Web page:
Boston, MA (PRWEB) July 30, 2014
While many college-bound students will spend their summers preparing for the fall semester, few will ask themselves if they are financially prepared for the next four years. Personal finance can be a daunting topic for college kids, but it is one that needs more attention. Today, with the average American college student graduating with $26,500 of debt, it is essential that college students have an understanding of how to most effectively manage their personal finances. A national financial education nonprofit, American Consumer Credit Counseling, has put forth some basic guidelines that will help college kids make money-savvy decisions while still in school.
“The way young Americans spend and manage their money now can determine the rest of their lives,” said Steven Trumble, President and CEO of ACCC. “You have no idea how many times I’ve heard grads say how they wish they knew more and made better decisions about finances when they were in college. If students can learn how to best manage their money before stepping onto their college campus, they will thank themselves later.”
The long-term implications of poor money management while in college can greatly hinder a graduate’s success after graduation. Despite earning their degrees, college graduates currently hold more than $1 trillion in student loan debt, which serves as a large barrier to taking the next steps in their lives.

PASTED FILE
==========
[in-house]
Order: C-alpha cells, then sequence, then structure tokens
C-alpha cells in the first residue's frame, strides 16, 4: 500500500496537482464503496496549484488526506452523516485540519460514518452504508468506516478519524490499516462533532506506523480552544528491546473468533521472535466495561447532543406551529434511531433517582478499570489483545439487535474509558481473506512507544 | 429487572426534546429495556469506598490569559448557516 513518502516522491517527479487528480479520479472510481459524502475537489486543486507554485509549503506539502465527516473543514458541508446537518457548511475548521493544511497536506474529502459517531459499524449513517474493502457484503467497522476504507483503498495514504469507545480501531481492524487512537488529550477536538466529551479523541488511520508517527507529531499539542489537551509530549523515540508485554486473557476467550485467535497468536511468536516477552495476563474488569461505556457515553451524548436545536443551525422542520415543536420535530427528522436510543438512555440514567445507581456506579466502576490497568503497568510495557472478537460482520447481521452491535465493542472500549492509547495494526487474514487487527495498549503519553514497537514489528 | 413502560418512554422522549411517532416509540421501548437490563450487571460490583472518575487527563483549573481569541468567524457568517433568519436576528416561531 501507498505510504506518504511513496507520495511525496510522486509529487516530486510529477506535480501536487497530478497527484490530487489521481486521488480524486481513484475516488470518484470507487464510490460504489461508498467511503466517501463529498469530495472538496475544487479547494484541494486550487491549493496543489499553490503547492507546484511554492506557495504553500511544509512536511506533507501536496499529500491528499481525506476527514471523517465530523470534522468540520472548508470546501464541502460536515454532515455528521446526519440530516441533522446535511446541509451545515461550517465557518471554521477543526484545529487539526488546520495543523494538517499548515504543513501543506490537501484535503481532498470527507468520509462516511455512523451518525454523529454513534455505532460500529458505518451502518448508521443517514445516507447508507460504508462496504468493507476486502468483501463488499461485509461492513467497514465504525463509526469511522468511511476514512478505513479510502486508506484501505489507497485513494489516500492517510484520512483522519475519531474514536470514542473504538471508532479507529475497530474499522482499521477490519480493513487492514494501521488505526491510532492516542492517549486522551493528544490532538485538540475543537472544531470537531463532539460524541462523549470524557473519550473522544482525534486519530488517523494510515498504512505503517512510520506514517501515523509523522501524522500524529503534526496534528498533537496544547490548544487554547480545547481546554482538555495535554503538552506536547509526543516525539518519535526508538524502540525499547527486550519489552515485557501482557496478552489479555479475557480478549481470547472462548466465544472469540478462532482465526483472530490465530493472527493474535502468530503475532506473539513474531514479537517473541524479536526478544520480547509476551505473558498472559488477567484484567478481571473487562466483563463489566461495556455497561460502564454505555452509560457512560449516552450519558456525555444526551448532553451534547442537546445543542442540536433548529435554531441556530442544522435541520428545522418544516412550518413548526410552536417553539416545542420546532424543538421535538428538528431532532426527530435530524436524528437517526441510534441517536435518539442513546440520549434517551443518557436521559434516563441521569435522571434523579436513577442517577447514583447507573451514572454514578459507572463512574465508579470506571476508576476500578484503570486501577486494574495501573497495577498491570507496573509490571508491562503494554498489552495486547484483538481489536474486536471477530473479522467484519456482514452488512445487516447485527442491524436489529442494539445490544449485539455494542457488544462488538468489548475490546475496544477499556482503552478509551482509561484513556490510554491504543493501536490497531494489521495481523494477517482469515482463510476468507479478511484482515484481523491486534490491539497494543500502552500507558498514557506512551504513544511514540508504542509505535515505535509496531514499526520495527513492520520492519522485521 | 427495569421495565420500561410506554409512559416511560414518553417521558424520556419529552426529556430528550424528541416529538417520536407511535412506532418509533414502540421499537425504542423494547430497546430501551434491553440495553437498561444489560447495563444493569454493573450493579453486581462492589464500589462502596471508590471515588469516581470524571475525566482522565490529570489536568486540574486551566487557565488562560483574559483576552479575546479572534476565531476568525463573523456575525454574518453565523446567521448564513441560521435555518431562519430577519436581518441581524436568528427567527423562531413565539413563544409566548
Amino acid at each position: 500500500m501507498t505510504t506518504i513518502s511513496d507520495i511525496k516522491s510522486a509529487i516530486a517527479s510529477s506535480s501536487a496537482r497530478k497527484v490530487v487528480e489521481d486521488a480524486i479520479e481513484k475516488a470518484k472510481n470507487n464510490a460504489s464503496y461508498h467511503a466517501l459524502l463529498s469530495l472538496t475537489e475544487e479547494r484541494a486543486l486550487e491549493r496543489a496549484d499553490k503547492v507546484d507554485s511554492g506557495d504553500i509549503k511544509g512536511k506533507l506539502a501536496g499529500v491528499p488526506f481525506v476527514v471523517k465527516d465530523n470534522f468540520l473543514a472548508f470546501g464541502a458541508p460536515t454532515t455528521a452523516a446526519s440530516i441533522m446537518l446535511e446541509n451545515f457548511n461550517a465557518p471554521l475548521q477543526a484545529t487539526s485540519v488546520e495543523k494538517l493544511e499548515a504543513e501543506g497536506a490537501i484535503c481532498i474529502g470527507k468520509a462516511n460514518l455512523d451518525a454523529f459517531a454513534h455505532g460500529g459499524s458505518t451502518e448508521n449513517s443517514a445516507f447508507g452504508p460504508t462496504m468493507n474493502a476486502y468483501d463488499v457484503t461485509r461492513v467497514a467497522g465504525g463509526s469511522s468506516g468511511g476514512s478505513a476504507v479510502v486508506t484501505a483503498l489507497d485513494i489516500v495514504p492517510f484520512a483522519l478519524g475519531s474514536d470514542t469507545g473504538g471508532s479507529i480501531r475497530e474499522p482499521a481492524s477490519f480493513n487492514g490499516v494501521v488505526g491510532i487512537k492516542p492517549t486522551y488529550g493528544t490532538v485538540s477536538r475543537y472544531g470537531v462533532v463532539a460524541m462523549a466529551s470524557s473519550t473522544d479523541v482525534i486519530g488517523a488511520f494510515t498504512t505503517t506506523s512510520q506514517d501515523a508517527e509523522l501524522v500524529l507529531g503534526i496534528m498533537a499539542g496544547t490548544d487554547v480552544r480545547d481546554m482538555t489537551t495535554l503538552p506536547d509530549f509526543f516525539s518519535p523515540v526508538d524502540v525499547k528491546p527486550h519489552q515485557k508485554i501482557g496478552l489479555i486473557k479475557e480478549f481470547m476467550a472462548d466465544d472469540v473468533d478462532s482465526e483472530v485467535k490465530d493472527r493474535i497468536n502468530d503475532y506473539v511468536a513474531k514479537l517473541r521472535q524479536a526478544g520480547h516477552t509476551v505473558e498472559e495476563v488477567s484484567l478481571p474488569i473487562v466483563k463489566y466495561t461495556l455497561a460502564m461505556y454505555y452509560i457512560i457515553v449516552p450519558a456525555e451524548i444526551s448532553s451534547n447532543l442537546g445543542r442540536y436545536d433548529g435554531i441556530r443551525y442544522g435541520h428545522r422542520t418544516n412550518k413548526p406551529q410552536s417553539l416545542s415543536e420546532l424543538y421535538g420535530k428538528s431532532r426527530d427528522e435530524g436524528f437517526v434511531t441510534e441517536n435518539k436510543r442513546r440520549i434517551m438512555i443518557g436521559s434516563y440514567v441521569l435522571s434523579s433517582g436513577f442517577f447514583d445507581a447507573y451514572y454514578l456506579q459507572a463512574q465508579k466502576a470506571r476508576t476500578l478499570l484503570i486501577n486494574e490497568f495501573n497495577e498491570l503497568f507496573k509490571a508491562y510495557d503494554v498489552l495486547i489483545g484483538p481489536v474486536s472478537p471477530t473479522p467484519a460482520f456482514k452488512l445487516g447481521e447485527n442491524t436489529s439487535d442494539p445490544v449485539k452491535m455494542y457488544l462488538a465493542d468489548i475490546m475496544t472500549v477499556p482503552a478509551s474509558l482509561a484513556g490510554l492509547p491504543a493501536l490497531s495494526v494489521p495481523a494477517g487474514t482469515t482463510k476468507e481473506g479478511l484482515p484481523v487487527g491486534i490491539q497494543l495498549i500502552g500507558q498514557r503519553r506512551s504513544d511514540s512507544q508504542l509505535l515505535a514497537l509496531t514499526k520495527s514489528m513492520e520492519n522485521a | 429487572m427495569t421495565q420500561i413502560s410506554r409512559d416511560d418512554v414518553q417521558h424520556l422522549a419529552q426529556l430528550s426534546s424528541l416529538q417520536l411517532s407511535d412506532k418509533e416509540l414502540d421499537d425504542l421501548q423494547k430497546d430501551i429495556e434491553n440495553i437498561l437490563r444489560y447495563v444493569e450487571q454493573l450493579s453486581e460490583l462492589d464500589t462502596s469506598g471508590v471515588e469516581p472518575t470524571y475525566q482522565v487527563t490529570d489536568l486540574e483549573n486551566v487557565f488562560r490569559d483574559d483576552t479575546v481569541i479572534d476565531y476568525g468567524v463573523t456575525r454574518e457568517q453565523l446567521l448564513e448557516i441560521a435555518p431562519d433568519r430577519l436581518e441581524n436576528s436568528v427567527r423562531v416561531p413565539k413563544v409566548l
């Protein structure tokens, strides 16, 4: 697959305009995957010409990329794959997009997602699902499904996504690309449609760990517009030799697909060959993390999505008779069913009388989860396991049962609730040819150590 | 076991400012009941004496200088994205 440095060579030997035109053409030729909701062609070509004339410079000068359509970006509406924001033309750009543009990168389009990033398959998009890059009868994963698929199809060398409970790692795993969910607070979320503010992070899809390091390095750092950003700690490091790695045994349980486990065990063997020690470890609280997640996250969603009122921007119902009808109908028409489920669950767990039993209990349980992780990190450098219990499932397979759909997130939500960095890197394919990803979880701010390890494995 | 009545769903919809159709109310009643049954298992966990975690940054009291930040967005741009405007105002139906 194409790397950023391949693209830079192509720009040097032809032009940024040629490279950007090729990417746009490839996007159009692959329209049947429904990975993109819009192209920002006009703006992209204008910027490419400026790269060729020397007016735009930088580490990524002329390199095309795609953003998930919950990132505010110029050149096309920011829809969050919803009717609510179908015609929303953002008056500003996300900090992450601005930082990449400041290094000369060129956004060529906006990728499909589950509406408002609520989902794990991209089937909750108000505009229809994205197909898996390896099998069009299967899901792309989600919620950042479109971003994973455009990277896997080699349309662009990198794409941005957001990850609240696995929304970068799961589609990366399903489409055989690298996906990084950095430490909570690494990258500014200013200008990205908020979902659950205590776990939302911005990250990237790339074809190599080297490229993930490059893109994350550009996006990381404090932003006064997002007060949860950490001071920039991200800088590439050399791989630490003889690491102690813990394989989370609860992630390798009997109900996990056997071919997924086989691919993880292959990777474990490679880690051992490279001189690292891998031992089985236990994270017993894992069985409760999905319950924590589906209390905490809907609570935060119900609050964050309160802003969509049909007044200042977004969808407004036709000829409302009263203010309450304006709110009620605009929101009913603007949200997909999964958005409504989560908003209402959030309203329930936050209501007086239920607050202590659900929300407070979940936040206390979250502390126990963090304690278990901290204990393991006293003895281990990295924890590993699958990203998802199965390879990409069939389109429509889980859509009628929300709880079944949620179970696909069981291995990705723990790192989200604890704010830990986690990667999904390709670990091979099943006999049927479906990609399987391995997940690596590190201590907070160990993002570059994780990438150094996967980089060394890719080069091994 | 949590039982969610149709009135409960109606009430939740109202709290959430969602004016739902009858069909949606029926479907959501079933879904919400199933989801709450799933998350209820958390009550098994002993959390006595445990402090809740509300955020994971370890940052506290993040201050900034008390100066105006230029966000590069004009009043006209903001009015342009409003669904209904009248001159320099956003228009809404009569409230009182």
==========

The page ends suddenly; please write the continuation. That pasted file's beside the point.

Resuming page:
According to a recent study from the American Institute of CPAs, about three-quarters of student loan borrowers surveyed said they -- or their children -- have been forced to make sacrifices in order to keep up with student loan payments. This includes 41 percent who have delayed retirement, 40 percent who have put off buying a car, and 29 percent that have postponed home purchases.
Student debt, coupled with credit card spending, can have serious implications for young Americans down the line. According to a Sallie Mae study, 84 percent of undergraduates have at least one credit card and carry an average balance of $3,173.
“There is nothing more damaging to a young person’s future than mountains of debt,” said Trumble. “From building credit effectively to budgeting to even opening your first checking account, college-bound students and their parents share a responsibility to arm themselves with the education needed to make financially sound decisions.”
Budgeting – Developing a realistic and manageable budget is a lifelong skill that is essential for anyone in college, preparing to go to college, or just graduating. Start by using a budgeting worksheet for students to get an accurate picture of your income and expenses. By comparing and contrasting your total income and expenses, you will be able to create a feasible budget plan. By sticking to your budget, you will avoid going into any unnecessary credit card debt.
How to Choose a Bank / Credit Card – Consider your specific banking needs and services, not just the freebies you’ll receive when you open an account. Think about location. Is there a bank that is in both your college town and hometown? Don’t forget to see if there are any fees associated with your account or card. Use the Bank Account Comparison and Choosing a Credit Card worksheets in ACCC’s College Financial Workbook.